Cloudflare is a name that probably does not need any introduction. It is a well-known service that provides one of the fastest and massively used content delivery networks (CDN).
Cloudflare developers have been busy as they have been building a lot of valuable new services like the one that I am talking about in this article Cloudflare Pages. Still, there is another interesting one called Cloudflare Images.
Jamstack and website development
Jamstack is a term used to describe a website built using a combination of different technologies to make it faster, more secure, and easier to scale.
There are many services available on which you can host your Jamstack website. In the past, I wrote a post about comparing Netlify, Vercel, and Azure. As I am interested to see how many others are doing it, I wanted to see how the experience at Cloudflare Pages is.
As Jamstack websites are so popular, Cloudflare jumped on it as well, and now help you get your website up and running in a few minutes.
Signing up experience
One of the most important things, when you pick a service, is the sign-up experience. It should be as simple as possible, and otherwise, people will leave before they see what you have to offer.
In my case, I already had an account, so it was pretty easy to get started. Once logged in, it asked me to create a new project.
Like Vercel, Netlify, Azure Static Web Apps, etc., it asks you to like the service to your GitHub account.
Once linked, and you selected the site.
Configuration of your site
Configuring your website starts by selecting the project to import.
Setting up the build and deployments looks familiar. You need to specify the framework you use, and if it exists in the list, it will preset all the paths and commands. If not, you can manually adapt it to your preferences.
By default, the project building happens on the servers from Cloudflare once you committed your changes to your repository. Additionally, you can also set up deployment hooks once your project has been configured.
When your site is deployed, you can make changes to your domain and set environment variables.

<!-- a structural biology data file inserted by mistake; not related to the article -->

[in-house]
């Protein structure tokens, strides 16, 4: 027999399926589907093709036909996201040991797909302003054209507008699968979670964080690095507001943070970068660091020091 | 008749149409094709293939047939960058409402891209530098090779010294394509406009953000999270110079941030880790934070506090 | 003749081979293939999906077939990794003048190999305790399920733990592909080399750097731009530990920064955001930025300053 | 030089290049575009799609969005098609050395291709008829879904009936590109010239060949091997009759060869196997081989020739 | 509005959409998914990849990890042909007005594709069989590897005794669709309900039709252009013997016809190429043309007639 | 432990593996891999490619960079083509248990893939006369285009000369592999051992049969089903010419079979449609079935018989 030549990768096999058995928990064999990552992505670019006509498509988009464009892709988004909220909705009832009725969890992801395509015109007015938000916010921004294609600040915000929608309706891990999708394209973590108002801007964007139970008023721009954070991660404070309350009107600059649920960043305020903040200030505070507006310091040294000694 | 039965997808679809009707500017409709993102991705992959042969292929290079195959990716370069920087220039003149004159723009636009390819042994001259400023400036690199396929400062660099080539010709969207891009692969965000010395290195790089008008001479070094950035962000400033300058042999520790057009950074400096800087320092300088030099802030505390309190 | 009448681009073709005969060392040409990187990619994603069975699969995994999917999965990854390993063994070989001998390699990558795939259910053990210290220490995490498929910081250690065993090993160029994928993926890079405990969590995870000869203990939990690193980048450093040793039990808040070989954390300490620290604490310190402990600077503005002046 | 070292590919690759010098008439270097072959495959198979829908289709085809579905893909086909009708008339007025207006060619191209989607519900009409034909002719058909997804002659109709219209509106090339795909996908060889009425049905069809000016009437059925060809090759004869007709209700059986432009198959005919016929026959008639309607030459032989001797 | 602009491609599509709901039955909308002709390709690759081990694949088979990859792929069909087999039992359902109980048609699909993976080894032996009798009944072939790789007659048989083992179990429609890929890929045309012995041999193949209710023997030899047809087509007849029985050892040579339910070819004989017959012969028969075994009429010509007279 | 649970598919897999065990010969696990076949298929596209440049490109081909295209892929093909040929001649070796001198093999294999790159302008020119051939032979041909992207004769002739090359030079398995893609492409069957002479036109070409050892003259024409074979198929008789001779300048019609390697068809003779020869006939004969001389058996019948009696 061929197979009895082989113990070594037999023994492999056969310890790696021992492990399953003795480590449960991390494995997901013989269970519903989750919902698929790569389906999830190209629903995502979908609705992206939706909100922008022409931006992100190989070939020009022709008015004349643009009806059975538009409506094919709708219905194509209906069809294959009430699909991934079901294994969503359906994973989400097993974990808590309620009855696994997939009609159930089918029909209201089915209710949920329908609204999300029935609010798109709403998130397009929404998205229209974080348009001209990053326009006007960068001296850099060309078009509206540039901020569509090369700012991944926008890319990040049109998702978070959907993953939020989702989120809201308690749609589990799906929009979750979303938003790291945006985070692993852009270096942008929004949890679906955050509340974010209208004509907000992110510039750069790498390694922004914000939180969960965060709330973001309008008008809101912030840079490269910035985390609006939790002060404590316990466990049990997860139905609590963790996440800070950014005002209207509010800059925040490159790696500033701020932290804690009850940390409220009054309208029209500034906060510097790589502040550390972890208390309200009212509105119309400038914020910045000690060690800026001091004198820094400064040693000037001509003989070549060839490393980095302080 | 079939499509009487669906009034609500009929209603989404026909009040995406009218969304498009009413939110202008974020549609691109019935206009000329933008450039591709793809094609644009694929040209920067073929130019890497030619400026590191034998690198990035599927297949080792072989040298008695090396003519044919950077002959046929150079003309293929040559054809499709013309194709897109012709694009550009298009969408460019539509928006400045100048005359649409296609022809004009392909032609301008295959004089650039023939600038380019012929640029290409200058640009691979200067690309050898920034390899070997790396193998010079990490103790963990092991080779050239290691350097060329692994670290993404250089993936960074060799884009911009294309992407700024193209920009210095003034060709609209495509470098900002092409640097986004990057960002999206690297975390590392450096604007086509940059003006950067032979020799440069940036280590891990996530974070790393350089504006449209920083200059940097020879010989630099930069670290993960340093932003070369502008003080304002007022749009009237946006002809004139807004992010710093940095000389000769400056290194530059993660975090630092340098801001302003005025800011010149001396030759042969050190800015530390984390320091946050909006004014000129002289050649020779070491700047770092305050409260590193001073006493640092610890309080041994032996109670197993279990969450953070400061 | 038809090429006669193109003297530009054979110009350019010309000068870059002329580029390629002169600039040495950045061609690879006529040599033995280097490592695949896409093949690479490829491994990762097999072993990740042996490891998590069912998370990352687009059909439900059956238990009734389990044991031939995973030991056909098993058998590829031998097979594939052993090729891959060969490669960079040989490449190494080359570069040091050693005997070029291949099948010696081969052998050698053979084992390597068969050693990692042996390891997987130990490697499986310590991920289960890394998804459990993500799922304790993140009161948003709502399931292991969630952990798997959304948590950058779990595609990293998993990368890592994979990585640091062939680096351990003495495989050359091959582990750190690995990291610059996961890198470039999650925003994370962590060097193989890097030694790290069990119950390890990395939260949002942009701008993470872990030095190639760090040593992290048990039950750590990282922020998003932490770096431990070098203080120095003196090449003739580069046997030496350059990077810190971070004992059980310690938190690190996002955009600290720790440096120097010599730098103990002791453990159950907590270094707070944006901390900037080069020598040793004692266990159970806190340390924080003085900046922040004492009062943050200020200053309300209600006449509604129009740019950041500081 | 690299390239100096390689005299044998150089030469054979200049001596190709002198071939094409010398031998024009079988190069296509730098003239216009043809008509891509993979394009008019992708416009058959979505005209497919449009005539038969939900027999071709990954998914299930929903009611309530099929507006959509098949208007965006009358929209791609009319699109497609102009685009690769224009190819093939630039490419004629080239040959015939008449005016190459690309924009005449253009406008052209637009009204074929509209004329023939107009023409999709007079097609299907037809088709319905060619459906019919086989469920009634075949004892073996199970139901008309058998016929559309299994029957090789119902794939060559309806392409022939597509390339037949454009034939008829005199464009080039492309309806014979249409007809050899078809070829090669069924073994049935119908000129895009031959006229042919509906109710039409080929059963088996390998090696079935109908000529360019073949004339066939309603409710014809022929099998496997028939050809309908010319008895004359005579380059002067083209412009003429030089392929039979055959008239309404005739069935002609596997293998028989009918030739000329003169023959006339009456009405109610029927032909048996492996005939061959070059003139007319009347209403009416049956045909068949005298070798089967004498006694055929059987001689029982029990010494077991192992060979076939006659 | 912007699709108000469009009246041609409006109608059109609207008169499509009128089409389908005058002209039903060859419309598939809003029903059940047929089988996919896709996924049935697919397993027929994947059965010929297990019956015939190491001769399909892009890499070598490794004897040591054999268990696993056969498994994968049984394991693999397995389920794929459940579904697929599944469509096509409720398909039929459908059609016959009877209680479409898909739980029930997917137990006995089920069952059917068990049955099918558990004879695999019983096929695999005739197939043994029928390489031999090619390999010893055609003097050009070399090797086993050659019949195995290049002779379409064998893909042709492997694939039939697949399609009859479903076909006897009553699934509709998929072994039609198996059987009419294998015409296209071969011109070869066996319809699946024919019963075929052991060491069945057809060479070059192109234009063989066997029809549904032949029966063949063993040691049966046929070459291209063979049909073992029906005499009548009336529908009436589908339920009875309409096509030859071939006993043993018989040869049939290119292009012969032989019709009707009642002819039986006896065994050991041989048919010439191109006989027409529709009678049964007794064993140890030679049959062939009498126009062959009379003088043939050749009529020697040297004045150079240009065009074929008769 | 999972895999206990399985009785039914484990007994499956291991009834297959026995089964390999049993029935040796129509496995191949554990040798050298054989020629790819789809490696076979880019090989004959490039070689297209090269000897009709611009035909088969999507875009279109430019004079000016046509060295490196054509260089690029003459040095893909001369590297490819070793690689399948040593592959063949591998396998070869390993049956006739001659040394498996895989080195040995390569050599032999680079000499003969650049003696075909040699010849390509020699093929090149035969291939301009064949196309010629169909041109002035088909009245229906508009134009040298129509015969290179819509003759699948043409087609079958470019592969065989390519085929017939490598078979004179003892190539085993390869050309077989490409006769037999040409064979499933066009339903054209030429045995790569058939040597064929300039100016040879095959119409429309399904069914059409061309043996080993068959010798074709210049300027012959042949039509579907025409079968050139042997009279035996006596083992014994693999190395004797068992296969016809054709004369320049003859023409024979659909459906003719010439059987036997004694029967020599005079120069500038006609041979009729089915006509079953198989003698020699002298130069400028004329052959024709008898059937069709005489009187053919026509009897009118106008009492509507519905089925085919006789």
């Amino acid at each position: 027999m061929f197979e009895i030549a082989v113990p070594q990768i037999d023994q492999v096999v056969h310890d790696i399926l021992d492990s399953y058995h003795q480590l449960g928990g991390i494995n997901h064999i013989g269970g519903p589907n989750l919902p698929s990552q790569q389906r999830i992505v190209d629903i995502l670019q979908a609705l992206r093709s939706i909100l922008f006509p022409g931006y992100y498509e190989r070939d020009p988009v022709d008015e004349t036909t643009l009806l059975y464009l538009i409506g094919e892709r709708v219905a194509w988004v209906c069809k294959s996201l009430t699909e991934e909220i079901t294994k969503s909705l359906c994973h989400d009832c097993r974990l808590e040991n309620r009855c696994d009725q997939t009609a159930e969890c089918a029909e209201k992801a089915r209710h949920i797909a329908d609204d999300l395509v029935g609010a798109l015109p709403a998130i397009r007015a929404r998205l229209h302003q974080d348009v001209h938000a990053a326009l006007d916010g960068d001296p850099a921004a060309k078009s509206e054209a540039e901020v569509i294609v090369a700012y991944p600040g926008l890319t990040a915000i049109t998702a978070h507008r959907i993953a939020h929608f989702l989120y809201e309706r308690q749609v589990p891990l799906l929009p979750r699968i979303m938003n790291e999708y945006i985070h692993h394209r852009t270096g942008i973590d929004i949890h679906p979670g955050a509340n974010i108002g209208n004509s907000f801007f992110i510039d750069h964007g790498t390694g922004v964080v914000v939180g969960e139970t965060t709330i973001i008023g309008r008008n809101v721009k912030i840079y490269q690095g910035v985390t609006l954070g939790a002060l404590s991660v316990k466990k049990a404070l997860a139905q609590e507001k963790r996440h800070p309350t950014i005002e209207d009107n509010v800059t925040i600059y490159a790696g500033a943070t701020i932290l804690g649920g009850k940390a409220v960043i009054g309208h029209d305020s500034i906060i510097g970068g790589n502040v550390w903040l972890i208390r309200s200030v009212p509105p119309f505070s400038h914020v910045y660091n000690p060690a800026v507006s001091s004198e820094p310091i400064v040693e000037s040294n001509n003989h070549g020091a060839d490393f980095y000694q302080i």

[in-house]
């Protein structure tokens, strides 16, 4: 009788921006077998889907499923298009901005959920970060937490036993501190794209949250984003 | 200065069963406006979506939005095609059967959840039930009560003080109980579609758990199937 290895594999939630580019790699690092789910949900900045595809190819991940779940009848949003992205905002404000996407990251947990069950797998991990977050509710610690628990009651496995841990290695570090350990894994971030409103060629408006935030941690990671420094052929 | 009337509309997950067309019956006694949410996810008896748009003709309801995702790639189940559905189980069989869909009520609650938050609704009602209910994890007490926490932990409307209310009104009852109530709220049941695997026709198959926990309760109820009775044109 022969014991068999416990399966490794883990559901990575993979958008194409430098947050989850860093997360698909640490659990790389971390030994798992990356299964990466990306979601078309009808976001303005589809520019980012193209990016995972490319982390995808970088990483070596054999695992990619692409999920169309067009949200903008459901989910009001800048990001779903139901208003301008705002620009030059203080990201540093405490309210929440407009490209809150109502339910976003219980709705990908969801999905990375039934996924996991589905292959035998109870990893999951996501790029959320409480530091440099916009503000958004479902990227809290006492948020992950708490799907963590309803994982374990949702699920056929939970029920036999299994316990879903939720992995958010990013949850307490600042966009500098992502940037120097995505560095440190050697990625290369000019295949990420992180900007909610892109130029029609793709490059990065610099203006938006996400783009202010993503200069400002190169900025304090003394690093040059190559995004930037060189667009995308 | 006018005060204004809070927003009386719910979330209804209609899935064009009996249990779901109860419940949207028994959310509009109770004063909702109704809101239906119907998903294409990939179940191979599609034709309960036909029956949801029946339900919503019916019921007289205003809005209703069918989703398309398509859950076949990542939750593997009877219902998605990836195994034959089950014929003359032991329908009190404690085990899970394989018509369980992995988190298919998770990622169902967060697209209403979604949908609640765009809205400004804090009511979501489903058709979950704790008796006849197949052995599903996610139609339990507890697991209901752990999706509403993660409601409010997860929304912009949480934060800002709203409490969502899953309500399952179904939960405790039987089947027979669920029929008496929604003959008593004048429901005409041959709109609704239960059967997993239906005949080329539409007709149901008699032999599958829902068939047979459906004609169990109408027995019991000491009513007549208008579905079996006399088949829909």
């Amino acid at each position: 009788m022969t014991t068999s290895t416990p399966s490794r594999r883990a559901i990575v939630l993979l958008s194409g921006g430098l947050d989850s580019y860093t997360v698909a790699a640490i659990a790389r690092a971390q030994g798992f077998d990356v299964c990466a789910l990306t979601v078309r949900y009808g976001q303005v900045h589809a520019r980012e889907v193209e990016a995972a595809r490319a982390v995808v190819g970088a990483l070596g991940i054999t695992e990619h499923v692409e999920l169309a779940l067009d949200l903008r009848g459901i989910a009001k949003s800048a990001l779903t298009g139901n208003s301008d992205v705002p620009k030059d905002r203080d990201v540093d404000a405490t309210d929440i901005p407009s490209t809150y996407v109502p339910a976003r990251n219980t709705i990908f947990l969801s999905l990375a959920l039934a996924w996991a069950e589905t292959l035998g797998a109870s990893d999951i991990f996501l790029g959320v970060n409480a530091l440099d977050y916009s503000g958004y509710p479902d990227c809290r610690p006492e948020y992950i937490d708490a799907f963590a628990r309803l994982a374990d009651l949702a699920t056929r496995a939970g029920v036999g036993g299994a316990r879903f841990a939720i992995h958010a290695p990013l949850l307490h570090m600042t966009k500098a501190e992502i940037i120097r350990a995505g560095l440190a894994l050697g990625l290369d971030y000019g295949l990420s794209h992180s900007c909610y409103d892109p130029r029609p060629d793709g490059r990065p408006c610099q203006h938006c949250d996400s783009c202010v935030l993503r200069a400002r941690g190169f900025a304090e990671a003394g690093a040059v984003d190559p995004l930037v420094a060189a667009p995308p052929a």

In my case, I had an issue with the domain (which was already linked in Cloudflare) and had to go to the domain section to fix it. This configuration issue was the only hiccup I encountered.
- Free tier
- Unique preview URLs
- Custom domain management
- HTTPS / SSL handling
- Cloudflare workers (Functions) + they come without a cold start
- Integrates nicely in the other services from Cloudflare
- The free tier only allows one build at a time
- Extra’s like identity management might cost you
- Configuration happens in various places (Pages, Workers, CDN, etc.)
- Limited to GitHub (might change in the future)
- Monorepo’s are not yet supported
- For custom domains you need to transfer the domain to Cloudflare DNS
I must say, I am very happy with the experience that Cloudflare Pages offers. What you get, for what you have to pay, is a great deal.
I would love to see a more consolidated experience for all the different services that Cloudflare offers. That makes it easier to get started and manage your sites, but it would not be an issue if you are already familiar with Cloudflare.
When it comes down to simplicity, I would say that Cloudflare Pages is just behind Vercel. It provides you with what you need and does not come with too many bells and whistles to get started.
When adding another site, I discovered that you can not link a domain to a project that is configured somewhere else. You can only add a domain to a project by transferring it to Cloudflare its DNS service.